Each colony was inoculated into a fresh static microcosm and the region of dominant growth (either biofilm growth at the air–broth interface, or broth growth in the liquid phase) was recorded after 24 h.

(iv) Resistance assay

Each colony was streaked across a line of ancestral phage on an agar plate, as above.

(d) Competition experiments in the presence of phage

On the basis of the diversity assays, two classes of resistant mutant were identified. Six independent colonies representing each resistant class and six sensitive colonies were selected for further investigation. In order to assay the fitness of the resistant mutants, it was necessary to compete them with a marked ancestral strain that could be easily distinguished from wild-type. P. aeruginosa PAO1 ΔpanB (gift from Iain Lamont) requires pantothenate-supplemented media for growth; however, when pantothenate is abundant (i.e. in LB competition media), the deletion incurs only a small cost (mean fitness of P. aeruginosa PAO1 ΔpanB relative to P. aeruginosa PAO1 in LB competition media (W)=0.93±s.e.m. 0.025). Competition experiments between derived types and the marked ancestor were carried out in the presence of phage to determine the selective advantage of resistance.

Competitors were grown separately in microcosms supplemented with 0.0024 mM pantothenic acid for 24 h at 37 °C and shaken at 200 r.p.m., so they were in the same physiological state. A total of 107 cells were then inoculated into static microcosms supplemented with 0.0024 mM pantothenic acid at 1 : 1 ratios of derived : ancestral competing genotypes. Genotypes were competed for 24 h. Relative fitness (W) was calculated from the ratio of the estimated Malthusian parameters (m) of the competitors, m=ln (Nf/N0), where N0 is the starting density and Nf the final density (Lenski et al. 1991). Densities were determined by plate counts of colonies grown on LB agar supplemented with 4.8×10−4 μM pantothenic acid, and colonies grown on M9 agar plates. The M9 count gives the density of the derived type; the M9 count subtracted from the LB count gives the density of the marked ancestor.

(e) Individual growth rate experiments in the absence of phage

Paired competition experiments in the absence of phage were not possible, because some bacteria and phage could not be separated despite numerous attempts using several methods (serial dilution, Virkon treatment; data not shown). Growth rates were therefore measured individually. A single colony of each derived type and six colonies of the marked ancestor were each diluted into 100 μl of LB. Thirty microlitres of each was then inoculated into two separate static microcosms supplemented with 0.0024 mM pantothenic acid. Densities were determined at 4 and 24 h by plate counts of colonies grown on LB agar supplemented with 4.8×10−6 mM pantothenic acid. Growth rates were calculated as Malthusian parameters (m), m=ln (Nf /N0), where N0 is the starting density and Nf the final density (Lenski et al. 1991). Relative fitness (W) was calculated from the ratio of the estimated Malthusian parameters for each derived type relative to the average of the marked ancestor.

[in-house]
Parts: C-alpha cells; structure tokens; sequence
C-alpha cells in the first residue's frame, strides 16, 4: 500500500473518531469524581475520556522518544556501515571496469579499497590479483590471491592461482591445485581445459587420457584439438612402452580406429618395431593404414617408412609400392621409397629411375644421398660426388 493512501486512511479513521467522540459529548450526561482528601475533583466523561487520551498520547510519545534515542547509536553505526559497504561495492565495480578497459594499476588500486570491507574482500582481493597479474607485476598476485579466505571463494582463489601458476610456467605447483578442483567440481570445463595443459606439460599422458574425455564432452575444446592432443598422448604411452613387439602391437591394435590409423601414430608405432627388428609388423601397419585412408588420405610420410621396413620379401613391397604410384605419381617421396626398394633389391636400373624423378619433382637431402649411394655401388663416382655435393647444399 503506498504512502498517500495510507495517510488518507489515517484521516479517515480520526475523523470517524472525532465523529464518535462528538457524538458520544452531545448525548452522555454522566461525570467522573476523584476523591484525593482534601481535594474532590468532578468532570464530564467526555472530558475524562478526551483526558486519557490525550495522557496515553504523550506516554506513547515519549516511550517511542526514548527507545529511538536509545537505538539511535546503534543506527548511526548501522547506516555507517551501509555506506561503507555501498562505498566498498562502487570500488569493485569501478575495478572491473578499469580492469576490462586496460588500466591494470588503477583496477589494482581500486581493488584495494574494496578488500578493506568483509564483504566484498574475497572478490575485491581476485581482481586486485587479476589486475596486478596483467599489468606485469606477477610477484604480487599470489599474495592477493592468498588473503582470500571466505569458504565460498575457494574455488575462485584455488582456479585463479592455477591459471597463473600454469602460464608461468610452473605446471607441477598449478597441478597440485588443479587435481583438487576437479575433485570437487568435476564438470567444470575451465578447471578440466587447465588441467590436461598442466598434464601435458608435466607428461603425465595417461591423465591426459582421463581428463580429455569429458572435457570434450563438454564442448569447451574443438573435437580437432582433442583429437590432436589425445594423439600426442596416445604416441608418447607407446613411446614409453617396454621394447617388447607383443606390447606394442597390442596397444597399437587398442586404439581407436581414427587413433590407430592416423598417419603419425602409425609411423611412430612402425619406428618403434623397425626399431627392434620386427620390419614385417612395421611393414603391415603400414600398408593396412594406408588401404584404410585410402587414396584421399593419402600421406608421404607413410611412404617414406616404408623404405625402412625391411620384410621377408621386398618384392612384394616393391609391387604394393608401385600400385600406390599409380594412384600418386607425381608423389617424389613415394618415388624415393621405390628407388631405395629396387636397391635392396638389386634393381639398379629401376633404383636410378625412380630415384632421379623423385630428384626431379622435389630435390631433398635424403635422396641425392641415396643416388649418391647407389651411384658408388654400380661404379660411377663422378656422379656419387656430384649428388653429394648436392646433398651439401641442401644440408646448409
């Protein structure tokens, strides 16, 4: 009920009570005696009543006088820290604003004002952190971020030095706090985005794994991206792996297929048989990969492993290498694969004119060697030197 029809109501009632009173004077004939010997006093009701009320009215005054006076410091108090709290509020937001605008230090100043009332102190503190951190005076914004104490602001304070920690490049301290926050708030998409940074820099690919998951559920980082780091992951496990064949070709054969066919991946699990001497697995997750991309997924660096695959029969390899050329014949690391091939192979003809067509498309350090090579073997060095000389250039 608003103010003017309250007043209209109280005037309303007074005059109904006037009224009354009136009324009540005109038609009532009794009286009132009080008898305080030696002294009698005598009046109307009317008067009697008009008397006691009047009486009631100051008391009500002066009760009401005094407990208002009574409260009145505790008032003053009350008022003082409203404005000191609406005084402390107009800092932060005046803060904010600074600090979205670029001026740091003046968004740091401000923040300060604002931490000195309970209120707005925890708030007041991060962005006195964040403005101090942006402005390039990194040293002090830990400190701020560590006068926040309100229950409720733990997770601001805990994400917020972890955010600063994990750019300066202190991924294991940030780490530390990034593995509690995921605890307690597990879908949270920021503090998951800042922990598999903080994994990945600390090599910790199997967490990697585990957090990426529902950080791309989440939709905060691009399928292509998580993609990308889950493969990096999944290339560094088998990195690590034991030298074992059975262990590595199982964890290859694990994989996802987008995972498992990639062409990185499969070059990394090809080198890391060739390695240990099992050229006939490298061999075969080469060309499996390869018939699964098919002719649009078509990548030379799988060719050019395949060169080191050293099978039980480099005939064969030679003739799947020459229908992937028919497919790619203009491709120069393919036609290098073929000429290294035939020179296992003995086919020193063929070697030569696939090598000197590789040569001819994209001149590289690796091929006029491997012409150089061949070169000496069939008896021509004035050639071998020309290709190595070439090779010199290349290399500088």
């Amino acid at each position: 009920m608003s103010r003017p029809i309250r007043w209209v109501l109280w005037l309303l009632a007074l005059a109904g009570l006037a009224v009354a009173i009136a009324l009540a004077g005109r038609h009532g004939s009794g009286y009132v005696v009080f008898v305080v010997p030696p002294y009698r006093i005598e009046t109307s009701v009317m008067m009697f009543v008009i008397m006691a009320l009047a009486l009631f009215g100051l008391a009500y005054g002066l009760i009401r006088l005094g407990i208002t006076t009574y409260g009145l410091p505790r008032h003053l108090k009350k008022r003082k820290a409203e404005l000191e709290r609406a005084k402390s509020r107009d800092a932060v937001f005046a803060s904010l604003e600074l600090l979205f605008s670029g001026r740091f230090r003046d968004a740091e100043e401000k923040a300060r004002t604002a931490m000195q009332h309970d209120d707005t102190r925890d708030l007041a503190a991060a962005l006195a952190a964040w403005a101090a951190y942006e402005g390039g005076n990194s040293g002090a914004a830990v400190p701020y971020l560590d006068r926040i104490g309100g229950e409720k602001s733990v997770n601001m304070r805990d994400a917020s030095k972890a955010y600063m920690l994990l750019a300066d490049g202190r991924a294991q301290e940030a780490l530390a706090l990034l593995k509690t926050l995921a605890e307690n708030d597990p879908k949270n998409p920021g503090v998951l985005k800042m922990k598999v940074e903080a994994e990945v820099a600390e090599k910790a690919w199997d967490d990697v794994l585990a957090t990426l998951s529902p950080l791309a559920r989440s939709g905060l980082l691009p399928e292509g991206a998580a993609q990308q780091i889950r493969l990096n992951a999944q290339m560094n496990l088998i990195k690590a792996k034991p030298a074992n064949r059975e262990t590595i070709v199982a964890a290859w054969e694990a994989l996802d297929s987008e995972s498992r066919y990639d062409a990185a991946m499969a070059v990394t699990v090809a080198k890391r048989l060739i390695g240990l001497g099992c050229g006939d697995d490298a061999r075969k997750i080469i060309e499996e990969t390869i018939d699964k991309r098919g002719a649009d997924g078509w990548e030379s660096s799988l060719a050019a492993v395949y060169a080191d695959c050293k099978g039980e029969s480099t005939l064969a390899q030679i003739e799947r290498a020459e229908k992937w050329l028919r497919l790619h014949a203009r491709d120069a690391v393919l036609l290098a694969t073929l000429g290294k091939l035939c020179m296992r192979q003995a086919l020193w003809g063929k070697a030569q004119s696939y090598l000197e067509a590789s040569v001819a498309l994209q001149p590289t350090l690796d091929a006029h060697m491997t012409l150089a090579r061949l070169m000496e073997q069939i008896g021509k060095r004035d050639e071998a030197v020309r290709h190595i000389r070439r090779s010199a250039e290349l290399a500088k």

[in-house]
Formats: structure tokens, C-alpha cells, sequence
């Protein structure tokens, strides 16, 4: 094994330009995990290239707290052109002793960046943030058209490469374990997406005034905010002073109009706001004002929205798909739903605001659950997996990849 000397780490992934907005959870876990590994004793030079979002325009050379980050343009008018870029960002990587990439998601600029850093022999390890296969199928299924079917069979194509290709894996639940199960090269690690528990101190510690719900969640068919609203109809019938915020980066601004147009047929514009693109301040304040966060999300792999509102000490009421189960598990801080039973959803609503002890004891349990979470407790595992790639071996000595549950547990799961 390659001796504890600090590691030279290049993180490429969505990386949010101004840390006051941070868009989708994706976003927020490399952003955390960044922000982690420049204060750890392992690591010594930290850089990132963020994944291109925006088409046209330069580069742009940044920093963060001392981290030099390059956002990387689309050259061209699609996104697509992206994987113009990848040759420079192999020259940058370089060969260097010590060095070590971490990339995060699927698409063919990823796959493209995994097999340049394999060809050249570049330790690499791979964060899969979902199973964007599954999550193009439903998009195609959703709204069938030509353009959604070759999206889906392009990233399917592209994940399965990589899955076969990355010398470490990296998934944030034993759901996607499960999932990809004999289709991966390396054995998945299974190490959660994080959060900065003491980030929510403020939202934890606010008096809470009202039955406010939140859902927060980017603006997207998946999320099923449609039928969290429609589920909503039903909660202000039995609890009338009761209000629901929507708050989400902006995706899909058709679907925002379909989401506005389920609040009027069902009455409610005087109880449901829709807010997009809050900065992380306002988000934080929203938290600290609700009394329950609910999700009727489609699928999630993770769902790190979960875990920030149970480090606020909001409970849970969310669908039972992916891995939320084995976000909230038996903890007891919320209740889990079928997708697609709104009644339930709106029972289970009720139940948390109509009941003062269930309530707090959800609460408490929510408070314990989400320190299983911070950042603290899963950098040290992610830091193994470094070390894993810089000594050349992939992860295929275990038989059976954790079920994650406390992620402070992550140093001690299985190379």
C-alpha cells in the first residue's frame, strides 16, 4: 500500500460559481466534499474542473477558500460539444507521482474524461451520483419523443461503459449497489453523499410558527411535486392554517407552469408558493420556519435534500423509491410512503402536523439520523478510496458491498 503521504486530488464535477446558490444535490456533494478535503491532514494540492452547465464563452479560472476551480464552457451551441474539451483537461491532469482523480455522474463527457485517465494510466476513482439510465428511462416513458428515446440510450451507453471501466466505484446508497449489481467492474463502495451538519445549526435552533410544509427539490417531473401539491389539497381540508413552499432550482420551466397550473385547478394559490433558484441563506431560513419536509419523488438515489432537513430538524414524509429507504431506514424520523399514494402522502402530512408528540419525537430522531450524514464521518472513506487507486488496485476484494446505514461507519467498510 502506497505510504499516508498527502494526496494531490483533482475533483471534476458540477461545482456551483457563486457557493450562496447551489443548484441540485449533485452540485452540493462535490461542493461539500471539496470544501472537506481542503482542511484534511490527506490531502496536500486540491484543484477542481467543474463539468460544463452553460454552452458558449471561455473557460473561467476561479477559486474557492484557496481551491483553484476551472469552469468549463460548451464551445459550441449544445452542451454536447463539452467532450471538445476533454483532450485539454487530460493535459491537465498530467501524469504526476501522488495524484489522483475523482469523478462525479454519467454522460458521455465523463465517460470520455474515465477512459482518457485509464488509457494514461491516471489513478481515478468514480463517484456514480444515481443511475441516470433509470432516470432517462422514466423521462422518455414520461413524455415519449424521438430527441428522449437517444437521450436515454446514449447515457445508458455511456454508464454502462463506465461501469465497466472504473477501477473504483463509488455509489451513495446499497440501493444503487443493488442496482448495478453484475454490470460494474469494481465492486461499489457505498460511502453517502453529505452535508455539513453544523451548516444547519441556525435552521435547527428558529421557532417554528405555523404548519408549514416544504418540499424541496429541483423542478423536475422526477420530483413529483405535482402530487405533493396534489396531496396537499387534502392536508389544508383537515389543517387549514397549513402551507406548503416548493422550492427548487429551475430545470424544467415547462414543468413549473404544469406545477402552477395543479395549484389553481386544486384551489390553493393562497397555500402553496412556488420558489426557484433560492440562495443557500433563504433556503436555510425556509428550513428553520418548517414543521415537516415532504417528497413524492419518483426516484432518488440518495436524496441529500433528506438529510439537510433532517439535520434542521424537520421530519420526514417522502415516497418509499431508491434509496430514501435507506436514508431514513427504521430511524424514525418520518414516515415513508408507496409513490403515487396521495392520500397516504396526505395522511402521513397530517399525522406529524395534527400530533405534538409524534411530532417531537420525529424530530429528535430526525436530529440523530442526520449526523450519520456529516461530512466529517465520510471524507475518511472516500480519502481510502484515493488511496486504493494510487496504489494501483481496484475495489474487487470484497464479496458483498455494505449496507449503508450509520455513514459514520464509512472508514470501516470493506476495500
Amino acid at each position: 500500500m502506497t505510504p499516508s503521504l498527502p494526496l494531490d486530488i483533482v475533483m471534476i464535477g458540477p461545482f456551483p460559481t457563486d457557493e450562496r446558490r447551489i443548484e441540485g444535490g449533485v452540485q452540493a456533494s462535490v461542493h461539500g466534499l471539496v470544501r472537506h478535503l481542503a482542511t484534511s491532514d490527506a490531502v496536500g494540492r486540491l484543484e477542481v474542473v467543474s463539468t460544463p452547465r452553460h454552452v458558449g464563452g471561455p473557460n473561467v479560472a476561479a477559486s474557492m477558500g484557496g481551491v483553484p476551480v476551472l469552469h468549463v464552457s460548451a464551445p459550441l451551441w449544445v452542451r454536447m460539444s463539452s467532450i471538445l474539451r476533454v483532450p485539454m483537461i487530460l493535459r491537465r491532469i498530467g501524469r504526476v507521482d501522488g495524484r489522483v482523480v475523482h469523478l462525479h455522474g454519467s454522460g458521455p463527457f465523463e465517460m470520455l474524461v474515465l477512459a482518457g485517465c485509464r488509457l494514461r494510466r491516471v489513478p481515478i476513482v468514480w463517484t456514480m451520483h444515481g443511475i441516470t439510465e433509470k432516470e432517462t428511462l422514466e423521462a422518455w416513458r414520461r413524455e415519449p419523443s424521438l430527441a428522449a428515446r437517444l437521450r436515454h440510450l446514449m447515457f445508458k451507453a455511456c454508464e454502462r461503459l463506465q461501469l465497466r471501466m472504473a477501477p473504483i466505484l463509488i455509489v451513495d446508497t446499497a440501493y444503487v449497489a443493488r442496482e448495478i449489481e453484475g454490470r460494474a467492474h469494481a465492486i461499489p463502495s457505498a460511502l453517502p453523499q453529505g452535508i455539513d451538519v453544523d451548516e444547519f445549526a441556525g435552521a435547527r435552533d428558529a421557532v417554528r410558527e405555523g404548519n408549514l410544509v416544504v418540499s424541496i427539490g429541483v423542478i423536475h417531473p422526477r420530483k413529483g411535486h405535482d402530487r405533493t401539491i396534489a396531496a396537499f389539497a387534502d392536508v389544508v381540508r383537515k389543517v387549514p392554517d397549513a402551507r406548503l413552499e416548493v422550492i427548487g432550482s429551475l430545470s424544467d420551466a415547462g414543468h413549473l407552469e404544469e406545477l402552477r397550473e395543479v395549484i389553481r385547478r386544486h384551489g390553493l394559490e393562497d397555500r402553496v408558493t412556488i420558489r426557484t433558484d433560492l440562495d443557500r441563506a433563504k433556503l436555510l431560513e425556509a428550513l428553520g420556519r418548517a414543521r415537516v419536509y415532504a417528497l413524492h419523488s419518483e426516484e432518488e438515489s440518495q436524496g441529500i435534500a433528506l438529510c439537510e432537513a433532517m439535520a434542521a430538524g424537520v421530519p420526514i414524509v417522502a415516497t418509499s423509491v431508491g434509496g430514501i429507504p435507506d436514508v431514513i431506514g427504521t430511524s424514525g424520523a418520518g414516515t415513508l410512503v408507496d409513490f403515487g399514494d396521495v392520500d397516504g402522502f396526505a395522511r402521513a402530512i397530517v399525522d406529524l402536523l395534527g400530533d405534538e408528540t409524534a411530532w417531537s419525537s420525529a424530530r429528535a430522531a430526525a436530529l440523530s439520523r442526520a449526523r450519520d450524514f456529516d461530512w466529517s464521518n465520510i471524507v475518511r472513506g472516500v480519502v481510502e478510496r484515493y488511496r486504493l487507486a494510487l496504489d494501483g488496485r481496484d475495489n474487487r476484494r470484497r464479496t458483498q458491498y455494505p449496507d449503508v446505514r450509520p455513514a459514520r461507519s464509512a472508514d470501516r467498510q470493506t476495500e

3. Results and discussion

The bacteriophage PP7 caused an increase in morphological diversity in P. aeruginosa populations (figure 1a, panel 1; diversity averaged through time, Mann–Whitney test: w=26, p=0.03), whereas populations evolving in the absence of phage showed no morphological diversification (figure 1c, panel 1). The increase in diversity in populations with phage was due to the rapid evolution and rise to high frequency of small-rough (SR) colony variants. SR variants coexisted at measurable frequency with wild-type-like large-diffuse (LD) colony morphs from days 1 to 6, but then fell below measurable density by day 7 (figure 1b, panel 1). However, this increase in diversity was repeated upon inoculation of fresh microcosms with an aliquot of each day 7 population as the frequency of SR increased again (figure 1b, panel 2, diversity averaged through time, Mann–Whitney test, w=26, p=0.03).

Figure 1
Mean±s.e.m. sympatric bacterial diversity (closed circles) in the presence (a) and absence (c) of phage. Diversities were calculated as the complement of Simpson's Index, based on the frequencies of colony morphology variants. Mean±s.e.m. ...

The increases in diversity in the presence of phage coincided with viral blooms (figure 1b) and hence are probably the result of evolution of resistant bacteria. Consistent with this hypothesis, all SR variants tested were resistant to PP7, while LD morphs were either resistant (LDR; 39% of total LD bacteria tested for all time points) or sensitive (LDS; 61% of total LD bacteria tested for all time points). Furthermore, all bacteria tested in the early stages of diversification were resistant (100% resistant, days 1 and 2, both cycles), although the resistant proportion decreased through time to leave predominantly sensitive bacteria (LDS) at the end of each diversification cycle (80% LDS cycle 1, 85% LDS cycle 2). The different colony morphologies of SR and LDR bacteria suggest that they may utilise different resistance mechanisms. Conversely, the polymorphism among LD colony morphs indicates that colony morphologies conceal some of the diversity within the bacterial population.